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Italian Nocino Liqueur

Serves: Makes 9 (7- to 8-ounce) bottles of nocino

Ingredients:

  • 30 fresh green walnuts with soft shells (picked in late spring/early summer)
  • 1 (750-milliliter) bottle 151- or 190-proof grain alcohol, such as Everclear
  • 1 (750-milliliter) bottle inexpensive white wine, such as pinot grigio
  • 4 cups granulated sugar
  • Peel from 1 lemon (yellow part without the white pith)
  • 40 whole cloves
  • 3 (3-inch-long) cinnamon sticks


Procedures:

You don’t need a walnut tree in your backyard or your neighbor’s to make nocino. Who knew, but you can even order green walnuts online, in season (www.localharvest.org). This Italian liqueur, made from unripe walnuts, is traditionally started in late June, when the walnut shells are still green and soft, like little limes. For 5 months the green walnuts, along with whole spices, lemon peel, and sugar, soak in a bath of grain alcohol and white wine. By the holiday season, the liquid has turned a deep, rich brown and is ready for bottling—just in time for gift giving.

  1. Wash a 1-gallon glass jar and lid in hot, soapy water and dry thoroughly. Alternatively, run the jar and lid through the regular cycle of your dishwasher.


  2. Scrub the walnuts in warm water and pat dry. Quarter the walnuts and place them in the prepared jar. Add the alcohol, wine, sugar, lemon peel, cloves, and cinnamon sticks. Cover the jar and tightly secure the lid. Set the jar in front of a window to steep in sunlight for about 5 months. Shake the jar once a week. Over time, the liquid will turn deep, dark brown in color.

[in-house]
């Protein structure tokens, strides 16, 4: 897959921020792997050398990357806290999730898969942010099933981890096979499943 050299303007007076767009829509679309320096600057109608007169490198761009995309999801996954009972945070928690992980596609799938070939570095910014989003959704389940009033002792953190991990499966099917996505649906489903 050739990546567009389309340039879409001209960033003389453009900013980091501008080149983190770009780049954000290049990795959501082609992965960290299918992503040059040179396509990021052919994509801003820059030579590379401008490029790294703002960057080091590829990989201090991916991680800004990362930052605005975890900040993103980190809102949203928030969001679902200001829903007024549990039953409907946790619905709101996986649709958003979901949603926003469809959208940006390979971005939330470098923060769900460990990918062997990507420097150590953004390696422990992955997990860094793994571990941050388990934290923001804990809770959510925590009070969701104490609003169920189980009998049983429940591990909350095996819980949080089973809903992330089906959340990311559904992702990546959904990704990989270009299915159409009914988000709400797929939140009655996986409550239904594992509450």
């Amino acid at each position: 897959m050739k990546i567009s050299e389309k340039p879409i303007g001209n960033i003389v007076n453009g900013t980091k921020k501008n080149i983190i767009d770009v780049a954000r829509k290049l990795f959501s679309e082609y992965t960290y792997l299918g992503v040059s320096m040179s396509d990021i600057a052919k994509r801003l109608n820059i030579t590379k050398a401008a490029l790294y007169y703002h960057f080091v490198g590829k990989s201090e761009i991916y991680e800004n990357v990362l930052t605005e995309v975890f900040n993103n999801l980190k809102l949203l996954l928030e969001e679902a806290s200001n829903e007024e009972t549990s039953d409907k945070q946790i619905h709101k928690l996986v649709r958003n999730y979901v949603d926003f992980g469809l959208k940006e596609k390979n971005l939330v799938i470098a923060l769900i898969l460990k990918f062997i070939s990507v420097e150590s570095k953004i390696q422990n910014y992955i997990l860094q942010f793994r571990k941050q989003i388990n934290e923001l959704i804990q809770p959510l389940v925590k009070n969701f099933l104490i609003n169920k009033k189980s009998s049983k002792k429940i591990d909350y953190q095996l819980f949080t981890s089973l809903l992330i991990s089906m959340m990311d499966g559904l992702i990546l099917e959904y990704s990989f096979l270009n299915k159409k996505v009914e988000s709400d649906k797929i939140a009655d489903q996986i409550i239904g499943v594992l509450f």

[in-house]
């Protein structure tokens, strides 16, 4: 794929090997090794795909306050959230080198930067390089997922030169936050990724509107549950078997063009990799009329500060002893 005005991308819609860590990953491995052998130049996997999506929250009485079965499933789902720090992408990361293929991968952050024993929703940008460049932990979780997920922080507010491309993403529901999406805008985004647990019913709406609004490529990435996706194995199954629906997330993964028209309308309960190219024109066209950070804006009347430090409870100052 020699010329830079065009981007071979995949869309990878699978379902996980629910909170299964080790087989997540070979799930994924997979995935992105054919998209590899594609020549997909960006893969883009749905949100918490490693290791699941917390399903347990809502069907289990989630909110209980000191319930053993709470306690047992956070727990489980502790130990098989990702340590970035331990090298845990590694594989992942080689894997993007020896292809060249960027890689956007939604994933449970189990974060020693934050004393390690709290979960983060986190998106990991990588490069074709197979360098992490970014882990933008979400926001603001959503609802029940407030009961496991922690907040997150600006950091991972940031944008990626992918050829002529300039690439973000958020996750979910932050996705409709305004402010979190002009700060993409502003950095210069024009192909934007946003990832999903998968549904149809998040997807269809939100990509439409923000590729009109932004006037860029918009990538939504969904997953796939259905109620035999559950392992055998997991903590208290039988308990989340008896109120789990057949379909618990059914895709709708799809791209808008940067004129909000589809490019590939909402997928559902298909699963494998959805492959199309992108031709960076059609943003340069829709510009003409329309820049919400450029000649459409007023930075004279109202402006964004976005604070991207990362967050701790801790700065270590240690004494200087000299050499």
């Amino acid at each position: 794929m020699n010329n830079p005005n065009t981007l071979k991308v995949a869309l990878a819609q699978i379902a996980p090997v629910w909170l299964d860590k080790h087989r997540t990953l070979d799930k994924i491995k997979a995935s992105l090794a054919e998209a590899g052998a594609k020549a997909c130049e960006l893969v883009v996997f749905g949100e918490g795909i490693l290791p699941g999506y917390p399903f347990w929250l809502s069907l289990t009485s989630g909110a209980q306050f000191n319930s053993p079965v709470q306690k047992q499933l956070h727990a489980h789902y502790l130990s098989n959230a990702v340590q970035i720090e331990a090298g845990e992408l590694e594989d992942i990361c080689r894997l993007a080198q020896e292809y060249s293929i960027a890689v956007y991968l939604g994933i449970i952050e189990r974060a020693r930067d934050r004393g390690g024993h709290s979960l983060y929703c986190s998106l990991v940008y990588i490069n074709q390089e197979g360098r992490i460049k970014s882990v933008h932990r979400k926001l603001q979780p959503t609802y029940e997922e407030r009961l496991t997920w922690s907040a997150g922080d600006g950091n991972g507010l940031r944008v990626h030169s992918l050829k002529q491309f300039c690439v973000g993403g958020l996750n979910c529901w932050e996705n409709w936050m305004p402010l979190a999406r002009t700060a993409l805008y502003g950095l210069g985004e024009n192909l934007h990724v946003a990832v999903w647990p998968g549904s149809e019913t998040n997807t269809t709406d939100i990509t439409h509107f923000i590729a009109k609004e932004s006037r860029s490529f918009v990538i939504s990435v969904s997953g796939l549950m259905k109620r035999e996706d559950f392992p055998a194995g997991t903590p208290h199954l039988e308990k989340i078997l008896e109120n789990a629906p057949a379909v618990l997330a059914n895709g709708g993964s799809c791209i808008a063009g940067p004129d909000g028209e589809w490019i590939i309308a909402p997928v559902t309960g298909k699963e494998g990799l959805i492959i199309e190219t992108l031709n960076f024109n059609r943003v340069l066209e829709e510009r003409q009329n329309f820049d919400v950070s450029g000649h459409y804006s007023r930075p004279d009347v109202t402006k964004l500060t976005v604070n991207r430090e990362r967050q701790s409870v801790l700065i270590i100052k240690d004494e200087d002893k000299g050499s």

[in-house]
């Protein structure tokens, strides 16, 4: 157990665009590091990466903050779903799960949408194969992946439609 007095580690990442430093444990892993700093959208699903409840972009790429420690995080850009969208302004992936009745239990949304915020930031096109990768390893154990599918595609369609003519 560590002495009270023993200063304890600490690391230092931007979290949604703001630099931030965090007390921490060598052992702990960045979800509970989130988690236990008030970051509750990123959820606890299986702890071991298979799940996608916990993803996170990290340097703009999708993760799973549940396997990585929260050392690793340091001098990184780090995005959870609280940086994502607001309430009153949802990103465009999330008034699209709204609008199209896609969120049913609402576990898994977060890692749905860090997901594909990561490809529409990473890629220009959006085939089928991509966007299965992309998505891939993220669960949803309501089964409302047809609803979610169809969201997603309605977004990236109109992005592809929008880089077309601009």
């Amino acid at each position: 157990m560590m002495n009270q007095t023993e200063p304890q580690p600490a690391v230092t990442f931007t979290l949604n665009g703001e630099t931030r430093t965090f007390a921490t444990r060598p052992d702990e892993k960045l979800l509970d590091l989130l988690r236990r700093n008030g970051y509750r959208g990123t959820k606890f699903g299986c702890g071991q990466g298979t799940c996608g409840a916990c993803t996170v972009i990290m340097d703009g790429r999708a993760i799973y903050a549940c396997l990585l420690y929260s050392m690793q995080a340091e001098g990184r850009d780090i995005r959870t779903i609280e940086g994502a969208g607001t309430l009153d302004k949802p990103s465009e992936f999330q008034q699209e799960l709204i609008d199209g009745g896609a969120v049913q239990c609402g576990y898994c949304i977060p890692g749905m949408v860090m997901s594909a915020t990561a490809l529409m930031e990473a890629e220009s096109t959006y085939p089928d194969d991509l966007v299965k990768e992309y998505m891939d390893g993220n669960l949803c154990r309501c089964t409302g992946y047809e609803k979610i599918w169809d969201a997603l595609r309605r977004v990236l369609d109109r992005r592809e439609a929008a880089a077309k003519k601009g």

3. To bottle, first wash the bottles in hot, soapy water and dry thoroughly. Alternatively, run the bottles through the regular cycle of your dishwasher.


  4. Set a colander over a large bowl and strain the liquid to remove the walnuts, peels, and whole spices. Discard the solids. Set a fine-mesh strainer over a large pitcher and strain the liquid to remove the large bits of sediment. Rinse and dry the strainer and the bowl.


  5. Line the strainer with a coffee filter and set it over the bowl. Strain the liquid through the filter, removing yet more sediment. Pour the nocino from the bowl back into the large pitcher.


  6. Using a funnel lined with a clean coffee filter, pour the nocino into the prepared bottles, leaving ½-inch headspace. Wipe the rims clean, secure the lids, and label. Storing: Store the bottles in a cool, dark place. Nocino will keep for several years.

by Sur La Table & Andrews McMeel Publishing

 
 
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